Philadelphia, PA • March 13, 2006
Fans of all ages walked towards the entrance. Anticipation hung in the air, as people entered the Wachovia Center, anxious to see the one and only Billy Joel as The Piano Man returned to Philly for the third of five sold-out shows.
At 8:30 p.m., Billy Joel took the stage, welcomed by thunderous applause and cheering. He began to play, accompanied by several other musicians. The first portion of the show seemed to drag a bit, as he played more of his slower songs from his various CDs.
However, the show began to pick up after a half hour. Songs on the set list included crowd favorites such as “We Didn’t Start the Fire,” “Captain Jack,” “Movin’ Out (Anthony’s Song),” “The Entertainer” and “Allentown,” as well as various others.
After two hours of playing, Joel decided to torment the audience by walking off the stage without playing THE song — “Piano Man.” The crowd chanted his name, pleading with him to come back. When he took the stage again, the crowd urged him towards the ebony grand piano that stood on the stage. He acted indecisive, as if he couldn’t decide whether to sit and play or leave. The crowd played along, cheering and booing, respectively.
Finally, after a good several minutes, Joel sat himself down, and for the encore of the show, he played three songs. They included “Scenes From An Italian Restaurant,” “Only the Good Die Young” and of course, to the delight of the audience, “Piano Man.” During the last song, all that could be seen were the dim lights of cell phones, as people recorded the song and called others, allowing them a taste of the experience.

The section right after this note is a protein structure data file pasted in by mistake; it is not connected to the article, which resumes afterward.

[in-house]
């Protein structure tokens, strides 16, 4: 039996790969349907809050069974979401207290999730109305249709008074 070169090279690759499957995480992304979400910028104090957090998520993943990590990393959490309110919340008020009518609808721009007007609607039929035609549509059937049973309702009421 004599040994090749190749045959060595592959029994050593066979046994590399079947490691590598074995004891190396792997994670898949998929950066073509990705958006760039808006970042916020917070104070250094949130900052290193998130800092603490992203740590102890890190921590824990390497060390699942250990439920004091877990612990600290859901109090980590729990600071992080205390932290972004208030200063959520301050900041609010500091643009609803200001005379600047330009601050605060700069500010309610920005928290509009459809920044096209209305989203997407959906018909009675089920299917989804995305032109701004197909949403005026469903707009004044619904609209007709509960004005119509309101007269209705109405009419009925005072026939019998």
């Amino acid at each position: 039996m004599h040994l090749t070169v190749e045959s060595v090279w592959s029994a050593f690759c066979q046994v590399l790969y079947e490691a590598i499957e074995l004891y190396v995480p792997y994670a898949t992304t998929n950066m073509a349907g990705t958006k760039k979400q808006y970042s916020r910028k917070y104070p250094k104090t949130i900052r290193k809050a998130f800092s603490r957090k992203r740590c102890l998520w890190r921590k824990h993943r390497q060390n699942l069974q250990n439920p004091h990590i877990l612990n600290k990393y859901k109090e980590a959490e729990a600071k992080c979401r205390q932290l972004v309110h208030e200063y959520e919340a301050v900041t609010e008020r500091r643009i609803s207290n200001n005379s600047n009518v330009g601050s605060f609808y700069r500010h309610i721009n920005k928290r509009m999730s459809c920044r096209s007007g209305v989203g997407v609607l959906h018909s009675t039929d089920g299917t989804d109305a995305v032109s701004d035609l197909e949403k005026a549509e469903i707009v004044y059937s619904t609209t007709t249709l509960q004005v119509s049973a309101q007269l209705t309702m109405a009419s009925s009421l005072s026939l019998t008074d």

To be honest, I was surprised at several things. First was the age gap. I mean, I know I grew up with Billy Joel’s music — but to see so many young people there was astonishing. It truly was a show for all ages. Second, I was surprised by the Piano Man’s humor. Yes, humor. As he talked to the audience in between songs, his jokes and antics were actually funny. It was quite unexpected, but a very pleasant surprise. I was also amazed by how spontaneous he was. He spoke what was on his mind and played what he wanted, claiming “No. No. I don’t want that one. I want to play this ONE.”
It was a great show, even with the little bit of technical errors. When one of the members of his band struck the wrong chord, Joel exclaimed, “See? We don’t lip synch. That was a real rock n’ roll f***-up.”
From the ceiling of the Wachovia Center, a flag of orange and black hangs. On it is Billy Joel’s name and 41 — the number of shows he’s sold out in Philadelphia. After the five shows this year are over, the number will officially be 46 — not bad, considering it has been several years since he released an album.
Overall, the Entertainer lived up to the crowd’s expectations. They walked away, pleased to have spent the evening with their favorite piano man.
Billy Joel: www.sonymusic.com/artists/BillyJoel